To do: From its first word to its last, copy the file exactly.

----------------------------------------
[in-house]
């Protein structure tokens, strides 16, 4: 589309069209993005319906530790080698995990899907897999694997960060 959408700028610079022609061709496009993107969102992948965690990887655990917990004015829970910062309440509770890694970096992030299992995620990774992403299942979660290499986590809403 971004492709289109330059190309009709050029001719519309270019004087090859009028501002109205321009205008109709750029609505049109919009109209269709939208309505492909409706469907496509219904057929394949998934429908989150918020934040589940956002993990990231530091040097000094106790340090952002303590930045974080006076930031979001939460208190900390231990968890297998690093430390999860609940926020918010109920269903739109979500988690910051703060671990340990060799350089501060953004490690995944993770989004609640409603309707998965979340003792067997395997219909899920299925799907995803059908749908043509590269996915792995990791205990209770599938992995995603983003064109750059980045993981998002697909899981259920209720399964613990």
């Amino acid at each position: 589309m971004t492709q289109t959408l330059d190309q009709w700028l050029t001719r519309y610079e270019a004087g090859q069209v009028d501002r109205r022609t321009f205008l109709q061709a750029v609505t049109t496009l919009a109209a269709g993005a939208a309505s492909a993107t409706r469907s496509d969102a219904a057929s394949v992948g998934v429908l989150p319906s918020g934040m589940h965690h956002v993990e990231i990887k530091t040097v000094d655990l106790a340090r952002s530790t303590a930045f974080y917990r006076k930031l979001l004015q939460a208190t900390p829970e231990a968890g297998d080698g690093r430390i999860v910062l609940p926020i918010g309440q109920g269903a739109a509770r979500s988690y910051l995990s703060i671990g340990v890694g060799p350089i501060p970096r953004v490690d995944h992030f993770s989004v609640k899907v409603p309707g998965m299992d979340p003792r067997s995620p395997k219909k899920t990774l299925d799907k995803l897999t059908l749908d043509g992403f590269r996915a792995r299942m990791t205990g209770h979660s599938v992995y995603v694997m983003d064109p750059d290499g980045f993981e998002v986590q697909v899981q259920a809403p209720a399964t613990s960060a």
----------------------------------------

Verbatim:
[in-house]
């Protein structure tokens, strides 16, 4: 589309069209993005319906530790080698995990899907897999694997960060 959408700028610079022609061709496009993107969102992948965690990887655990917990004015829970910062309440509770890694970096992030299992995620990774992403299942979660290499986590809403 971004492709289109330059190309009709050029001719519309270019004087090859009028501002109205321009205008109709750029609505049109919009109209269709939208309505492909409706469907496509219904057929394949998934429908989150918020934040589940956002993990990231530091040097000094106790340090952002303590930045974080006076930031979001939460208190900390231990968890297998690093430390999860609940926020918010109920269903739109979500988690910051703060671990340990060799350089501060953004490690995944993770989004609640409603309707998965979340003792067997395997219909899920299925799907995803059908749908043509590269996915792995990791205990209770599938992995995603983003064109750059980045993981998002697909899981259920209720399964613990």
């Amino acid at each position: 589309m971004t492709q289109t959408l330059d190309q009709w700028l050029t001719r519309y610079e270019a004087g090859q069209v009028d501002r109205r022609t321009f205008l109709q061709a750029v609505t049109t496009l919009a109209a269709g993005a939208a309505s492909a993107t409706r469907s496509d969102a219904a057929s394949v992948g998934v429908l989150p319906s918020g934040m589940h965690h956002v993990e990231i990887k530091t040097v000094d655990l106790a340090r952002s530790t303590a930045f974080y917990r006076k930031l979001l004015q939460a208190t900390p829970e231990a968890g297998d080698g690093r430390i999860v910062l609940p926020i918010g309440q109920g269903a739109a509770r979500s988690y910051l995990s703060i671990g340990v890694g060799p350089i501060p970096r953004v490690d995944h992030f993770s989004v609640k899907v409603p309707g998965m299992d979340p003792r067997s995620p395997k219909k899920t990774l299925d799907k995803l897999t059908l749908d043509g992403f590269r996915a792995r299942m990791t205990g209770h979660s599938v992995y995603v694997m983003d064109p750059d290499g980045f993981e998002v986590q697909v899981q259920a809403p209720a399964t613990s960060a």